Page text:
Foreign Policy: Malaysia’s Look East Redux?–Dr. Mahathir Mohamad Meets Abe-san In Tokyo

June 6, 2018

Foreign Policy: Malaysia’s Look East Redux?–Dr. Mahathir Mohamad Meets Abe-san In Tokyo

by Phar Kim


Image result for prime minister mahathir mohamad


COMMENT | Prime Minister Dr Mahathir Mohamad will meet his Japanese counterpart Shinzo Abe on June 11, and both men share something in common.

Both are helming their countries for the second time – although Mahathir enjoyed a much longer first stint compared to Abe’s one year in office, from 2006-2007.

While Mahathir is the prototypical Asian strongman, outlasting the likes of the Ferdinand Marcos, Lee Kuan Yew and Suharto – and potentially even Singapore’s Lee Hsien Loong if the latter does resign by the end of next year – Abe isn’t doing too bad either. He is now the third longest post-war Prime Minister in Japan, albeit one wracked by a land scandal involving him and his wife.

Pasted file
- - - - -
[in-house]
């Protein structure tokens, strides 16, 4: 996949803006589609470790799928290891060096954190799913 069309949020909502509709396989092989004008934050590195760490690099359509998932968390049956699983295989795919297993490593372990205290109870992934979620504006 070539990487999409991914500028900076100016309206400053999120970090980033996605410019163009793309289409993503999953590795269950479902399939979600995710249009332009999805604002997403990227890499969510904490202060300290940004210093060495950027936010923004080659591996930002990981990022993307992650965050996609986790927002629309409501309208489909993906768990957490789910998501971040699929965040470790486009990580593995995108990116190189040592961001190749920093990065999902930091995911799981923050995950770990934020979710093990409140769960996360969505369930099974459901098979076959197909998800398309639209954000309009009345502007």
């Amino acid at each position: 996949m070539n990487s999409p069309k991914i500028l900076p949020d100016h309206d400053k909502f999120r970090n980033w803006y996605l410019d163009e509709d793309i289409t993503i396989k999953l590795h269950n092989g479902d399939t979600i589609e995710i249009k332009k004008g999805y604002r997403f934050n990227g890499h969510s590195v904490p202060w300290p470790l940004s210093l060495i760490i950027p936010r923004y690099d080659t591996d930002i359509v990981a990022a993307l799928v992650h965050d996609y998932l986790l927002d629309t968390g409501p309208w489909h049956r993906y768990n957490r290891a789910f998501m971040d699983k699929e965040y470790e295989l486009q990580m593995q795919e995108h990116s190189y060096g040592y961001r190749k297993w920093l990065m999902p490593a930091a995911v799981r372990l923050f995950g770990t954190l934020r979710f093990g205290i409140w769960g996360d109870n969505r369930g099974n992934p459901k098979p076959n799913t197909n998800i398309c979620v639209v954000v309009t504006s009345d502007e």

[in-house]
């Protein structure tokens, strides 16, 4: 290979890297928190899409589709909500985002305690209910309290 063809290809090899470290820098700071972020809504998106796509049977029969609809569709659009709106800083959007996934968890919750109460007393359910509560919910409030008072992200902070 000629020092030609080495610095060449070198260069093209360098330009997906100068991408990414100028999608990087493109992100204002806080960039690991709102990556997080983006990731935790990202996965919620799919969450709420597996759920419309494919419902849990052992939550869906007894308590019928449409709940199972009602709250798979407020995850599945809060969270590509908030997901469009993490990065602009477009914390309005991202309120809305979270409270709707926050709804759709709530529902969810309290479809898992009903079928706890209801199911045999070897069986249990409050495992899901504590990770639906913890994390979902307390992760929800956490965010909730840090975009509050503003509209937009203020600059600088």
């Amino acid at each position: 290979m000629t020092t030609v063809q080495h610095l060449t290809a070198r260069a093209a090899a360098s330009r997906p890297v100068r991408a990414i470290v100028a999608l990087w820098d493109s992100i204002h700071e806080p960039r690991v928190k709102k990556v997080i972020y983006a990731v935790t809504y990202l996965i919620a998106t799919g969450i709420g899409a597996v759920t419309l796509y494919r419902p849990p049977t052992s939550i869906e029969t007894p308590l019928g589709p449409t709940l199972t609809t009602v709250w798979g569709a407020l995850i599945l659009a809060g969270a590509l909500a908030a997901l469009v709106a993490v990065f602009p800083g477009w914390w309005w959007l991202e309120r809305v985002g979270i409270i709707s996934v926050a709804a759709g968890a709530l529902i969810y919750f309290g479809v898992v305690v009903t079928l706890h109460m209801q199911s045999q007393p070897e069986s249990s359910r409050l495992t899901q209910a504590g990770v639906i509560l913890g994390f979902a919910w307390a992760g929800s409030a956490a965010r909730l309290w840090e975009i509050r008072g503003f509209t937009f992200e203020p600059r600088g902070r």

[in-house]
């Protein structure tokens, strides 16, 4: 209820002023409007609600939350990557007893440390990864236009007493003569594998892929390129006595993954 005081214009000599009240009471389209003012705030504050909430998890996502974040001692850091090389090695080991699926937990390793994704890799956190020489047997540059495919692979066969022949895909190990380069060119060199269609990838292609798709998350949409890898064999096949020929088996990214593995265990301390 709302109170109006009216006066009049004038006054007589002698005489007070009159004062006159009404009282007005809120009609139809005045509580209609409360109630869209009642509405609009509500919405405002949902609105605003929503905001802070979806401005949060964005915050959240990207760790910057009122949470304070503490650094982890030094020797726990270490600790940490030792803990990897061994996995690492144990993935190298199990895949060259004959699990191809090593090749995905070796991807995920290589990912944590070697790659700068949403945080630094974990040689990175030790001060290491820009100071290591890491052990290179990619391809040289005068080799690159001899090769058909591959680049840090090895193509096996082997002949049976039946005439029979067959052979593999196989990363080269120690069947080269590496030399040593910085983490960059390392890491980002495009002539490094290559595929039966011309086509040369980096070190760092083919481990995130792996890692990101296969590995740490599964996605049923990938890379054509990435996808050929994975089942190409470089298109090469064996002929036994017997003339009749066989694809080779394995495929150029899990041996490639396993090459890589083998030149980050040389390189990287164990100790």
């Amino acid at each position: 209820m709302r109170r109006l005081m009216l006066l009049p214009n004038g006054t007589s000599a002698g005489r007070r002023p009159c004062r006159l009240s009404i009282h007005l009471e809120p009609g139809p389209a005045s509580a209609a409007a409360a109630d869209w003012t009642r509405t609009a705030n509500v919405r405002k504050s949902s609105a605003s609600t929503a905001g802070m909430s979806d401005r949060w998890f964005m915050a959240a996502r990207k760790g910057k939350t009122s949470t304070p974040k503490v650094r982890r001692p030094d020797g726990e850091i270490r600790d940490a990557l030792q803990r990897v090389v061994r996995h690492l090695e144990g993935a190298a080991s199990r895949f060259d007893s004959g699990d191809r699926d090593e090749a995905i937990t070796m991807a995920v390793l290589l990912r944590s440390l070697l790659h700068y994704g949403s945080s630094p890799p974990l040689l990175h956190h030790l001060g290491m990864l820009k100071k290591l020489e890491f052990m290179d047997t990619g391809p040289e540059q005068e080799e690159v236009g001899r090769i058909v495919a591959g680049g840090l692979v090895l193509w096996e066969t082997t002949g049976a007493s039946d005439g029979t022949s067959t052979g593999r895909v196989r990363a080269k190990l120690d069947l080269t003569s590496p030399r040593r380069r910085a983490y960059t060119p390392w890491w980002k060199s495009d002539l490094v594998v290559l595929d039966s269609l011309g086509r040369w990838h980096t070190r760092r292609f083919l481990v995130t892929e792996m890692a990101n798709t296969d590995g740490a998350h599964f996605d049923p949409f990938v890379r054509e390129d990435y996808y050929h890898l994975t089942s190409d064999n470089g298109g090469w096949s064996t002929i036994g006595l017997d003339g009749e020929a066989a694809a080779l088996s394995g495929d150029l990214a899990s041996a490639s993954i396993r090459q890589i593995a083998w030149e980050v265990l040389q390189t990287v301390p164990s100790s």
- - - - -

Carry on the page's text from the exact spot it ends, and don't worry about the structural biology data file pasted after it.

In this sense, Abe is a true, blue-blooded political survivor. He is the son of former Foreign Minister Shintaro Abe, and the grandson of politician Kan Abe.

Image result for Shinzo Abe and Mrs Abe

While issues like China, North Korea and the South China Sea will be important to both leaders – in that each of these issues can significantly alter the military balance in the Asia-Pacific, if these have not done so already – none is more urgent to Malaysian interests at the present moment than Mahathir’s Look East Policy.

When Mahathir first announced the policy in 1981, the goal was to encourage Malaysian students and managers to learn what came to be known as quintessentially Japanese ethics, discipline and life values, as well as a devotion to building a better future for the nation.

Naturally, the realms of such learning cascade into areas like science and technology, which remain the passion of Mahathir. It is also worth noting that his Defence Minister Mohamad Sabu has often praised the discipline of Japan – especially the precision of its railway systems – during their campaign trails together.